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Michigan State Spartans Football: Penn State Five Factors

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Breaking down a fun win

Mike Carter-USA TODAY Sports

Ah, a nice blowout win (big box score):

[As always, the data is sack-adjusted. I kept in the garbage-time drives mostly because there was only one such drive for MSU. Check out Bill Connelly's Five Factors here for more information on these stats.]

And in graphical form:

Field Position is a Real Strength

I sometimes use average field position difference as a proxy for special teams play and while it does okay in that regard, it isn't always perfectly descriptive. Still, in 8 of 12 games this year, field position has been an advantage, including thee times by 9 yards or more:

Net Average Field Position by Opponent

This will be interesting against the puntasaur Kirk Ferentz in the Big Ten Championship.

The Return of the Cook

Without Connor Cook, MSU averaged 3.3 and 4.4 yards per passing attempt against Maryland and Ohio State, respectively. The previous low was 6.0 yards per attempt against Oregon, and I was concerned about the ability of MSU to pass the ball if Cook was injured.

Well, Cook cleared that right up. This was actually the best passing day of the season on a per-attempt basis, with 9.2 yards per dropback. It helps that Penn State's pass rush was totally stifled by the offensive line, and by Aaron Burbridge doing stuff like this:

MSU seems to be in fine shape in the passing game. Cook should be even more healthy next week.

#DeathToTotalYardageStats Yet Again

Defensive scores, and particularly long defensive scores, skew total yardage statistics badly. This game is a great example; you might look at the 436-418 total yardage difference and think, "MSU didn't outplay PSU by that much." And you'd be wrong, because MSU had one fewer true drive, and a sizable field position advantage to boot. That adds up: MSU only had 636 yards available to achieve, while PSU had a possible 811.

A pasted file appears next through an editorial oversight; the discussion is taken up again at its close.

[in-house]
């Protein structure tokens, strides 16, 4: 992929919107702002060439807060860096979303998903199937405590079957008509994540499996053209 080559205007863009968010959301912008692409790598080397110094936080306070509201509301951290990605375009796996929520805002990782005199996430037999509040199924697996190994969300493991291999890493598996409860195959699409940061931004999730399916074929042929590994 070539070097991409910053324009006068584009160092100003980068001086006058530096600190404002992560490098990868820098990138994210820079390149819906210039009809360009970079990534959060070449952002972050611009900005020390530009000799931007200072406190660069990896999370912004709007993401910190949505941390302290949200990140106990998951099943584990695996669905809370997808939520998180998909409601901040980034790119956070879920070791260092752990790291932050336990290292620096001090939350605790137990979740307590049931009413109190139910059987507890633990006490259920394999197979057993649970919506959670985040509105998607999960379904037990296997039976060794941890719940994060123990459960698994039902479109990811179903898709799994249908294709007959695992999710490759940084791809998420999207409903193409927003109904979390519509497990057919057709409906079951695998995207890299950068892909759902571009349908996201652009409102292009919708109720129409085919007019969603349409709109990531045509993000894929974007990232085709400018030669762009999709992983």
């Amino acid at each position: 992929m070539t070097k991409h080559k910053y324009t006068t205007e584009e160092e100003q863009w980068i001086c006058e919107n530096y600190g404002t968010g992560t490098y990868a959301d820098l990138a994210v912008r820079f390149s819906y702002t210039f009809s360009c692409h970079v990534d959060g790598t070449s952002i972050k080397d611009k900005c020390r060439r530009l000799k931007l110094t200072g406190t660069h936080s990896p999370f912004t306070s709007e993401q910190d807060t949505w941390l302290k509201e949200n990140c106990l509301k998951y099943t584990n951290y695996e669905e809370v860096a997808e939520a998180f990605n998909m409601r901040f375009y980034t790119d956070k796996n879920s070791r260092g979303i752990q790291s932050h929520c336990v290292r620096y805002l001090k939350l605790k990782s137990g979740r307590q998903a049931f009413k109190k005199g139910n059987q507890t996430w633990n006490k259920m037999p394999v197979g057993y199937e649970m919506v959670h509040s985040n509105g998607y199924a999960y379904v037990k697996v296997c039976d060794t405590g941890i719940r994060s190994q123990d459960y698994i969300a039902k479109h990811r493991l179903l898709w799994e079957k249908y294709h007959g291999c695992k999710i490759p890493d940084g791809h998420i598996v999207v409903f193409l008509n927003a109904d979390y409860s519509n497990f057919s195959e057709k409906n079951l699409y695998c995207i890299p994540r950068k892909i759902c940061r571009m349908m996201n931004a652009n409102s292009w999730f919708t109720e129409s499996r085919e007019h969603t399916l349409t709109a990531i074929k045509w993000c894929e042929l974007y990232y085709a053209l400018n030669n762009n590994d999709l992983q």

Total yardage stats are misleading! Don't use them! Use Brian Fremeau's available yardage splits from every game, here.

Defense Takes a Step Back

Speaking of defensive scores, the two defensive touchdowns covered up for a defense which took a step back from their performances against Maryland and Ohio State. Penn State doubled the yards per play of Ohio State, getting to 5.8 (where OSU was at 2.9). Especially concerning was the play of Penn State tailback Saquon Barkley, who managed 6.1 yards per rush. Penn State made good use of the run on passing downs, something that MSU has been pretty averse to doing in the Dantonio era. But this was the second-worst the rushing defense has been all season on a per-rush basis, and unlike the Purdue game, you can't really point to a single long run which skewed the average badly.

Penn State was down by three scores in this game pretty quickly, and spent the entire second half trying to throw the ball to catch up. So perhaps the yardage total was thrown off by game conditions. But against Iowa, 6.3 yards per carry will spell doom.

Your Moment of Zen